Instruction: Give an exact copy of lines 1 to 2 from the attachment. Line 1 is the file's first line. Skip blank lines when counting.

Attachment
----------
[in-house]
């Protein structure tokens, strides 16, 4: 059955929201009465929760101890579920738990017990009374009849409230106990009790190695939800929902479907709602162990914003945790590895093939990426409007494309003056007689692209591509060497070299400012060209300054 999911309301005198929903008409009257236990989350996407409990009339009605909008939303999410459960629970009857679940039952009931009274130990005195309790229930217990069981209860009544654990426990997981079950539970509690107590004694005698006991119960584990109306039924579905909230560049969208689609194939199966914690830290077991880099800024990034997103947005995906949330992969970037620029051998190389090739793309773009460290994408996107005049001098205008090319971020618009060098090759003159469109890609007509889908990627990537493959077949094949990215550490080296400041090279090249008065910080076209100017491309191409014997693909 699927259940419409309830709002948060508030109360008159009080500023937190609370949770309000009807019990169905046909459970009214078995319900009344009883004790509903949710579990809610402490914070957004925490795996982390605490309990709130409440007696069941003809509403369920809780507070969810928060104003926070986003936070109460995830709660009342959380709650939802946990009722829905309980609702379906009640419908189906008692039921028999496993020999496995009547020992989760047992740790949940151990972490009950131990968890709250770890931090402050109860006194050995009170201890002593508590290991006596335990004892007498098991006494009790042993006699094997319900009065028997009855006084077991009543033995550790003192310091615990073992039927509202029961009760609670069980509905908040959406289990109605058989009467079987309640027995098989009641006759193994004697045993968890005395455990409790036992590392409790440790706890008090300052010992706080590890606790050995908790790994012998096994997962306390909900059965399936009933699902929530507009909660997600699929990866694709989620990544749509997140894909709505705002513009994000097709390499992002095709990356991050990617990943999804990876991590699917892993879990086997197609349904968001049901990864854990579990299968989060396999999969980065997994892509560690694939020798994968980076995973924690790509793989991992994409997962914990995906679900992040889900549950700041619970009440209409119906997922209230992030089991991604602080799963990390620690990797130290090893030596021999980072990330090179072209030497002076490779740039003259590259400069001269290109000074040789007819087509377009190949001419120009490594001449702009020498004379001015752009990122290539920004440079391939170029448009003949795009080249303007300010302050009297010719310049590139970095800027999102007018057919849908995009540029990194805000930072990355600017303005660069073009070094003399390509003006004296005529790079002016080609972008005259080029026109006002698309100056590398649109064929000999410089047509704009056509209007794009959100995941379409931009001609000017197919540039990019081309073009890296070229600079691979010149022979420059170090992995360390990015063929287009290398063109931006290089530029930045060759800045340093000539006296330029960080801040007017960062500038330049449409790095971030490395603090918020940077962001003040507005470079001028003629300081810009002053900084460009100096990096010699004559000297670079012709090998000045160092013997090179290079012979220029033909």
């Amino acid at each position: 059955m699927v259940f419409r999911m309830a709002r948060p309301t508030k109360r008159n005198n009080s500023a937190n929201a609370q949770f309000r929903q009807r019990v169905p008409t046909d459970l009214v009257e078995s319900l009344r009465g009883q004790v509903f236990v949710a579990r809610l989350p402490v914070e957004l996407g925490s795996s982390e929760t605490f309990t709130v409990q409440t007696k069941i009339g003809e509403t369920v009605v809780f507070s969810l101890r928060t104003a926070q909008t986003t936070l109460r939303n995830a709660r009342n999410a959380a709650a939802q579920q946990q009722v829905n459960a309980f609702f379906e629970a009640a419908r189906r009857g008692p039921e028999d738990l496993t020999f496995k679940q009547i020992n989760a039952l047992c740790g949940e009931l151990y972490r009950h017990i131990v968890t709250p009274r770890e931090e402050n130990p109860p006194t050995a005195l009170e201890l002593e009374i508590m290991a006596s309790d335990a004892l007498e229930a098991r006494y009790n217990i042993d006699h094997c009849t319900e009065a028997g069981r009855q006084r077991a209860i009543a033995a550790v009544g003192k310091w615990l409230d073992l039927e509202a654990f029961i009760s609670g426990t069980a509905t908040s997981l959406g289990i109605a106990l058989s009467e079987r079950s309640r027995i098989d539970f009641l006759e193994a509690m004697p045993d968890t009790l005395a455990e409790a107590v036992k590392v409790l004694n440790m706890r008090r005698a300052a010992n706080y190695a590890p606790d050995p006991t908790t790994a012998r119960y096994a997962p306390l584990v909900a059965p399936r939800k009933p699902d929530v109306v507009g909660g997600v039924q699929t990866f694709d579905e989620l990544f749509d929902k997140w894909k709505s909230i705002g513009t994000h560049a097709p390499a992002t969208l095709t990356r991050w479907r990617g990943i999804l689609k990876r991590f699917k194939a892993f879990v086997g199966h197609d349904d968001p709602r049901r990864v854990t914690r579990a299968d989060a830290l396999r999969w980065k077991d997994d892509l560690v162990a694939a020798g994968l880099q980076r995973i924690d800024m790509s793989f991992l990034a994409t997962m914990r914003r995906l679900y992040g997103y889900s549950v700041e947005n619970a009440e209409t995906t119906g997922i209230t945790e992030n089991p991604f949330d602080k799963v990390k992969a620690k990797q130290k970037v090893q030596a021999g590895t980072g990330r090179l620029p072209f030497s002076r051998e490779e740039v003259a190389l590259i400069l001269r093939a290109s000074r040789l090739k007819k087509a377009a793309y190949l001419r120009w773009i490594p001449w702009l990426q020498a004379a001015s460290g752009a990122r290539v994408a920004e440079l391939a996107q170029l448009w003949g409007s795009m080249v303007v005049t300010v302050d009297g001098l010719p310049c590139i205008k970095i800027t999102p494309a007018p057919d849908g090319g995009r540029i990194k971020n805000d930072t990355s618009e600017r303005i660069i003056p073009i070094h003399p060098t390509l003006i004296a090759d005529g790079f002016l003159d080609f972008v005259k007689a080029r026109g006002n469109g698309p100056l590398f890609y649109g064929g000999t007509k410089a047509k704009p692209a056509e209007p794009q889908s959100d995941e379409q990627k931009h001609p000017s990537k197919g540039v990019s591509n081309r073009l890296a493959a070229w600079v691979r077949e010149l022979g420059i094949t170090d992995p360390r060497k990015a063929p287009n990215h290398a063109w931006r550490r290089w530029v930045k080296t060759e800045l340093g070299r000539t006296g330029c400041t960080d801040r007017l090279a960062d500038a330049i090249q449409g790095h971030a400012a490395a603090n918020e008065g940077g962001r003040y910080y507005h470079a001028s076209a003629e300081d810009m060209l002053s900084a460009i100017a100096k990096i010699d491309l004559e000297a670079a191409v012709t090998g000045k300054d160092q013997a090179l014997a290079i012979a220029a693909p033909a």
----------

[in-house]
């Protein structure tokens, strides 16, 4: 059955929201009465929760101890579920738990017990009374009849409230106990009790190695939800929902479907709602162990914003945790590895093939990426409007494309003056007689692209591509060497070299400012060209300054 999911309301005198929903008409009257236990989350996407409990009339009605909008939303999410459960629970009857679940039952009931009274130990005195309790229930217990069981209860009544654990426990997981079950539970509690107590004694005698006991119960584990109306039924579905909230560049969208689609194939199966914690830290077991880099800024990034997103947005995906949330992969970037620029051998190389090739793309773009460290994408996107005049001098205008090319971020618009060098090759003159469109890609007509889908990627990537493959077949094949990215550490080296400041090279090249008065910080076209100017491309191409014997693909 699927259940419409309830709002948060508030109360008159009080500023937190609370949770309000009807019990169905046909459970009214078995319900009344009883004790509903949710579990809610402490914070957004925490795996982390605490309990709130409440007696069941003809509403369920809780507070969810928060104003926070986003936070109460995830709660009342959380709650939802946990009722829905309980609702379906009640419908189906008692039921028999496993020999496995009547020992989760047992740790949940151990972490009950131990968890709250770890931090402050109860006194050995009170201890002593508590290991006596335990004892007498098991006494009790042993006699094997319900009065028997009855006084077991009543033995550790003192310091615990073992039927509202029961009760609670069980509905908040959406289990109605058989009467079987309640027995098989009641006759193994004697045993968890005395455990409790036992590392409790440790706890008090300052010992706080590890606790050995908790790994012998096994997962306390909900059965399936009933699902929530507009909660997600699929990866694709989620990544749509997140894909709505705002513009994000097709390499992002095709990356991050990617990943999804990876991590699917892993879990086997197609349904968001049901990864854990579990299968989060396999999969980065997994892509560690694939020798994968980076995973924690790509793989991992994409997962914990995906679900992040889900549950700041619970009440209409119906997922209230992030089991991604602080799963990390620690990797130290090893030596021999980072990330090179072209030497002076490779740039003259590259400069001269290109000074040789007819087509377009190949001419120009490594001449702009020498004379001015752009990122290539920004440079391939170029448009003949795009080249303007300010302050009297010719310049590139970095800027999102007018057919849908995009540029990194805000930072990355600017303005660069073009070094003399390509003006004296005529790079002016080609972008005259080029026109006002698309100056590398649109064929000999410089047509704009056509209007794009959100995941379409931009001609000017197919540039990019081309073009890296070229600079691979010149022979420059170090992995360390990015063929287009290398063109931006290089530029930045060759800045340093000539006296330029960080801040007017960062500038330049449409790095971030490395603090918020940077962001003040507005470079001028003629300081810009002053900084460009100096990096010699004559000297670079012709090998000045160092013997090179290079012979220029033909």